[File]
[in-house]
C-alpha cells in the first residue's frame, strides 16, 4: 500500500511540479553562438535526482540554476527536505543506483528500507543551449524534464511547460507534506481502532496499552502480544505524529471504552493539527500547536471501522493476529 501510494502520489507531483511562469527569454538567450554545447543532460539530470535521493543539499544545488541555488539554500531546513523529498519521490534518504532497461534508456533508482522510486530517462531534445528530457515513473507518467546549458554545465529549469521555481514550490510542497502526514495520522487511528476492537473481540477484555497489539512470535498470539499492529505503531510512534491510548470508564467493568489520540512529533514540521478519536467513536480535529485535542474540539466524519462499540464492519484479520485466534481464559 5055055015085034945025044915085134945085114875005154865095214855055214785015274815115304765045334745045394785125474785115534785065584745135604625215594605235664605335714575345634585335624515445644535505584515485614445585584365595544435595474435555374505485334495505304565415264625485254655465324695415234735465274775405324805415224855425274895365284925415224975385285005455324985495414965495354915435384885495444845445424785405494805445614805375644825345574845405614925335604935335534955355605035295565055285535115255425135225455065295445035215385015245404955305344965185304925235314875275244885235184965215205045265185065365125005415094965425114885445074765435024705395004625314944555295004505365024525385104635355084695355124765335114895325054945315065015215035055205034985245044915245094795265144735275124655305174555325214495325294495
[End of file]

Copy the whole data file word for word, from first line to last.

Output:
[in-house]
C-alpha cells in the first residue's frame, strides 16, 4: 500500500511540479553562438535526482540554476527536505543506483528500507543551449524534464511547460507534506481502532496499552502480544505524529471504552493539527500547536471501522493476529 501510494502520489507531483511562469527569454538567450554545447543532460539530470535521493543539499544545488541555488539554500531546513523529498519521490534518504532497461534508456533508482522510486530517462531534445528530457515513473507518467546549458554545465529549469521555481514550490510542497502526514495520522487511528476492537473481540477484555497489539512470535498470539499492529505503531510512534491510548470508564467493568489520540512529533514540521478519536467513536480535529485535542474540539466524519462499540464492519484479520485466534481464559 5055055015085034945025044915085134945085114875005154865095214855055214785015274815115304765045334745045394785125474785115534785065584745135604625215594605235664605335714575345634585335624515445644535505584515485614445585584365595544435595474435555374505485334495505304565415264625485254655465324695415234735465274775405324805415224855425274895365284925415224975385285005455324985495414965495354915435384885495444845445424785405494805445614805375644825345574845405614925335604935335534955355605035295565055285535115255425135225455065295445035215385015245404955305344965185304925235314875275244885235184965215205045265185065365125005415094965425114885445074765435024705395004625314944555295004505365024525385104635355084695355124765335114895325054945315065015215035055205034985245044915245094795265144735275124655305174555325214495325294495